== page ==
The article I present is a simple tool that can easily be reinvested in many situations.
A surprising exercise
Carmen, mother of two school-age children, a 6-year-old son and a 9-year-old daughter, attended my family coaching workshops. During a meeting, she mentioned that her children argue a lot and she believes that her son is trying to overpower her. I asked her to describe the space where her children were at that specific moment. She gave me a mesmerized look but decided to play along. She closed her eyes and reopened them, in stupefaction. She said that her daughter was standing on her head and her son was trying to reach her by climbing up as if she was a mountain.
First, I suggested putting her daughter on the floor and tracing a little life path for her. Then, I asked her what happened with her son. She happily noticed that her son was calm. I asked her to tell me how she perceived the next days with her children. She closed her eyes a second time and told me that she saw her daughter trying to climb back on her head but she had put her back on her path and their harmony nicely returned. She told me that she felt more patient to react with them.
The power of representation
This situation represents one of the many examples of the internal representation in a parent’s relationship with his children. In the previous example, Carmen felt overwhelmed by her son, but by contacting her internal representation, she realizes that the problem stemmed from the place her daughter occupied in her life.
Of course, a deeper work on the beliefs and values of that mom could also change everything. By giving this mother the power of changing her own representation and to connect kinesistically with the internal state caused by these events, we obtain a powerful tool that allows her to reconnect with her resources and change her parental skills.
During a conference given to early childhood specialists, I suggested this exercise for a difficult child of their group. One participant told me, when she closes her eyes, that she sees him worried. She explained that this child was biting a lot in the past weeks but since, even though he bites a lot less, she still sees him as worried. I ask her to move the child to a more convenient place. She says she sits him on the potty next to her because that is where she feels safest.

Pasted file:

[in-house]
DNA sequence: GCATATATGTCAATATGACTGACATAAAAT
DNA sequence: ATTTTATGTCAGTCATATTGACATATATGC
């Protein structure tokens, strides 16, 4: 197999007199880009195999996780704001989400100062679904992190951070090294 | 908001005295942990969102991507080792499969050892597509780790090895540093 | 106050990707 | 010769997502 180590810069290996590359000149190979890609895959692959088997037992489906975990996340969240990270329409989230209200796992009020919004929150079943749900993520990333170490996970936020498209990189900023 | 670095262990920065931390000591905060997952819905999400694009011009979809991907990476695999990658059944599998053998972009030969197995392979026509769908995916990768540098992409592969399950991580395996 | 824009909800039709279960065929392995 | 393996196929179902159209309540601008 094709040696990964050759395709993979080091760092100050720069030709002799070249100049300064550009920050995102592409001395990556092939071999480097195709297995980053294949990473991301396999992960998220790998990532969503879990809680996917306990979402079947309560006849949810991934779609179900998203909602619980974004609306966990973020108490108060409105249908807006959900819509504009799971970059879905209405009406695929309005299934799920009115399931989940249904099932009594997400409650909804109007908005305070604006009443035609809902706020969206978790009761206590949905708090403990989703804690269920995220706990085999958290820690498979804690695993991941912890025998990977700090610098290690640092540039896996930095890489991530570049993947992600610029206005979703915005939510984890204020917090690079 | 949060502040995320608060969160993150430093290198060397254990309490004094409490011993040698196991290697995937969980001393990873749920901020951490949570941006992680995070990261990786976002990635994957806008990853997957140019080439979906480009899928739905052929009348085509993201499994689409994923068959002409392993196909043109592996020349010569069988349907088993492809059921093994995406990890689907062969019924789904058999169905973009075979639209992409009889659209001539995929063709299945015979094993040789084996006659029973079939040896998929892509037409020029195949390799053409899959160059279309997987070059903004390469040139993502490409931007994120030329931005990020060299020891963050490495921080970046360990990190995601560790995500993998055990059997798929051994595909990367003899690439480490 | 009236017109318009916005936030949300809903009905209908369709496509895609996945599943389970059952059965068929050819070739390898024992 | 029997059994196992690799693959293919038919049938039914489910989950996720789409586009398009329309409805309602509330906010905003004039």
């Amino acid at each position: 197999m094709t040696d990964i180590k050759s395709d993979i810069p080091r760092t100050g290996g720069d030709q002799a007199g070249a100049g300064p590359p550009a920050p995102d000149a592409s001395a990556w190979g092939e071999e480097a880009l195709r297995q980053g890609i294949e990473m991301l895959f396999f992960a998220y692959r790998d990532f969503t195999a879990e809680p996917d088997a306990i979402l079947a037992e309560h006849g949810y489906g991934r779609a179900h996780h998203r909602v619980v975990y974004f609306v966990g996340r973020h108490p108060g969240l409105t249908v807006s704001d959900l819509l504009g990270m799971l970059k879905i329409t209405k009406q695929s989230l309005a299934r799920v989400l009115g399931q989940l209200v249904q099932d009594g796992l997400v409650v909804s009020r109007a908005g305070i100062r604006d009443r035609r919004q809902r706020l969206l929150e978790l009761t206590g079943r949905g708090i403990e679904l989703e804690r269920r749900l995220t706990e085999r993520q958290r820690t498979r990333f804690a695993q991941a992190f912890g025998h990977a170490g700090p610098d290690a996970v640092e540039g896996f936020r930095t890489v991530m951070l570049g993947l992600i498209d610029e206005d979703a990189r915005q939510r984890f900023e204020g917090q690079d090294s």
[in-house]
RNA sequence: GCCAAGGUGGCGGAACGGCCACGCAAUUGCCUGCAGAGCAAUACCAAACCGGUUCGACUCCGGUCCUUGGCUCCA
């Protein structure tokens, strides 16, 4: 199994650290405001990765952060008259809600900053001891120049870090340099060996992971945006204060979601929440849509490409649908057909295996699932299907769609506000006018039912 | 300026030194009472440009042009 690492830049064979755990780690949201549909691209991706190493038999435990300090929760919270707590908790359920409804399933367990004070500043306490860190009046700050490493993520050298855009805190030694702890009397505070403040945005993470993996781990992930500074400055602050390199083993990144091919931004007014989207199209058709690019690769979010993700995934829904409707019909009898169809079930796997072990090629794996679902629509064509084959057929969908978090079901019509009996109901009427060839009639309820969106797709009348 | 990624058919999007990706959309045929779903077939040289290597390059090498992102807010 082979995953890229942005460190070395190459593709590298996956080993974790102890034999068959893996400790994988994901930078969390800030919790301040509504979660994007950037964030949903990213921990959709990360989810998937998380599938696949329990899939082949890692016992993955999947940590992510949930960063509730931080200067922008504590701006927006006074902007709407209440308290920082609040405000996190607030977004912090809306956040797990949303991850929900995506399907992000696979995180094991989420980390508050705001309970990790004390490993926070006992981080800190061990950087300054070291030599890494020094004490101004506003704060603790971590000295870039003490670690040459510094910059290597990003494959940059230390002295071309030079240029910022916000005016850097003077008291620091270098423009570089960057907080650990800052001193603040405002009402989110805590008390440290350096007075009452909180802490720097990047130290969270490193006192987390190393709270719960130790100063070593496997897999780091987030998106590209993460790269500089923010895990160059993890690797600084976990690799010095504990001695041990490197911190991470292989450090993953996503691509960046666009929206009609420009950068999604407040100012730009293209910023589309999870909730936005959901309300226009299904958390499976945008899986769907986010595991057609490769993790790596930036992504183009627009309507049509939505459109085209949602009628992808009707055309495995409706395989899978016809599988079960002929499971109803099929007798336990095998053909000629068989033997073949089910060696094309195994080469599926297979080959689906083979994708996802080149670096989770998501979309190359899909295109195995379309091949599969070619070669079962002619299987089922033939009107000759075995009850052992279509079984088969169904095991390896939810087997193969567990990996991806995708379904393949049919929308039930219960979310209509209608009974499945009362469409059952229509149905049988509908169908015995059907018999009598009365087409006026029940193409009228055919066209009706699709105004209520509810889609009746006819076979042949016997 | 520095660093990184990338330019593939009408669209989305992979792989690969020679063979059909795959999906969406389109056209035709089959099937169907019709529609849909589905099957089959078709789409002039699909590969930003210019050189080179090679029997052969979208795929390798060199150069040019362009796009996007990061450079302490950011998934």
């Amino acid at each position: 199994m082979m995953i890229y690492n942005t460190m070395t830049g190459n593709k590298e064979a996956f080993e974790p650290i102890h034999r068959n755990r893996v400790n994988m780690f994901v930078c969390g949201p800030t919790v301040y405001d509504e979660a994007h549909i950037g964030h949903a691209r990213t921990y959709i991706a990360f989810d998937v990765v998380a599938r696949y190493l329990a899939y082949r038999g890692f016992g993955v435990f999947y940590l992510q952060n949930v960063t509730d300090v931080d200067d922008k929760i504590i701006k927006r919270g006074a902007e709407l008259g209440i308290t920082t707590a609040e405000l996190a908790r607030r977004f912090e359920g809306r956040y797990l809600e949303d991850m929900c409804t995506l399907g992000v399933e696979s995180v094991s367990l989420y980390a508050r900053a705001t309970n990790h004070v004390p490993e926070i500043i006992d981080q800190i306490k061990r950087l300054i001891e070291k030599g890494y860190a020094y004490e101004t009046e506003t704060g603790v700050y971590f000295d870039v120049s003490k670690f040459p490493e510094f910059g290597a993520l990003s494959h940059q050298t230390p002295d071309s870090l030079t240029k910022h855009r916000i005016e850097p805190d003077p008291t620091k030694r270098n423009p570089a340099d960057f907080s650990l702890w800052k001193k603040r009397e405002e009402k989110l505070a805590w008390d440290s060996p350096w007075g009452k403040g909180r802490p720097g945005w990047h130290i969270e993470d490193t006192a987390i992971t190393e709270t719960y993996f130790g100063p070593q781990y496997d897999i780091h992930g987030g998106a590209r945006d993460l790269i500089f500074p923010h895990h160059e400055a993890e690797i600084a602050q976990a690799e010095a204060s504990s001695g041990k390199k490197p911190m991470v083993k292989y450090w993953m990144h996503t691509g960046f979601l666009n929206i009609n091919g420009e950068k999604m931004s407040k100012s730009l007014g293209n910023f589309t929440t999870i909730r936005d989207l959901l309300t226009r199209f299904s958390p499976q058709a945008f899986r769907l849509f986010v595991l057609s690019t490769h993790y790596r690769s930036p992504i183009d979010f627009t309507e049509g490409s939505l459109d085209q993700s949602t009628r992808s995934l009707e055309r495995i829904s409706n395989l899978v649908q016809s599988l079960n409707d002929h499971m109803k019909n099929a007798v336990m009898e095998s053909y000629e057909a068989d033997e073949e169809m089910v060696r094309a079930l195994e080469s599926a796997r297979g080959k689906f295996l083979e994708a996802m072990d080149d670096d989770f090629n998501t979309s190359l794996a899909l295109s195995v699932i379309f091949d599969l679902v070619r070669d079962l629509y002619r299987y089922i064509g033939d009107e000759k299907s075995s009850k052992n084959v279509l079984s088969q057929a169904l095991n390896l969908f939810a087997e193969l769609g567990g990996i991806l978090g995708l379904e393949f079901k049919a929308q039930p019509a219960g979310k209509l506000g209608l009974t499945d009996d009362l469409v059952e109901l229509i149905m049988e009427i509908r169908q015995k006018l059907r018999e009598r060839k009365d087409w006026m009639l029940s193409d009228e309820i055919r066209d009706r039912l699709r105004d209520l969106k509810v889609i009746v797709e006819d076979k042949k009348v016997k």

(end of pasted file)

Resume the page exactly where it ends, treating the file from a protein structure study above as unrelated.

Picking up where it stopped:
We all agree that in reality, sitting a child on a potty all day would not be very ethical but in internal representation, everything goes and it works. The child will be calm and safe because his educator will be calm and serene. She will also feel confident because she now controls a situation that seemed out of control.
- First, ask the person to locate his family or a family member in space, here and now;
- Then, ask the person to help this person through internal representation;
- Then, conclude with a bridge to the future to test the result.
This technique is useful for...
Hyperactivity, aggressiveness, turbulence, rivalries between brothers and sisters, parental competences, overprotection of parents on their child, fatigue and impatience of parents, feeling that children are too demanding, sleep disorders, eating disorders, worries concerning development, etc.
Have fun and be creative!
For more information on how to intervene with children and their family, do not hesitate to contact me.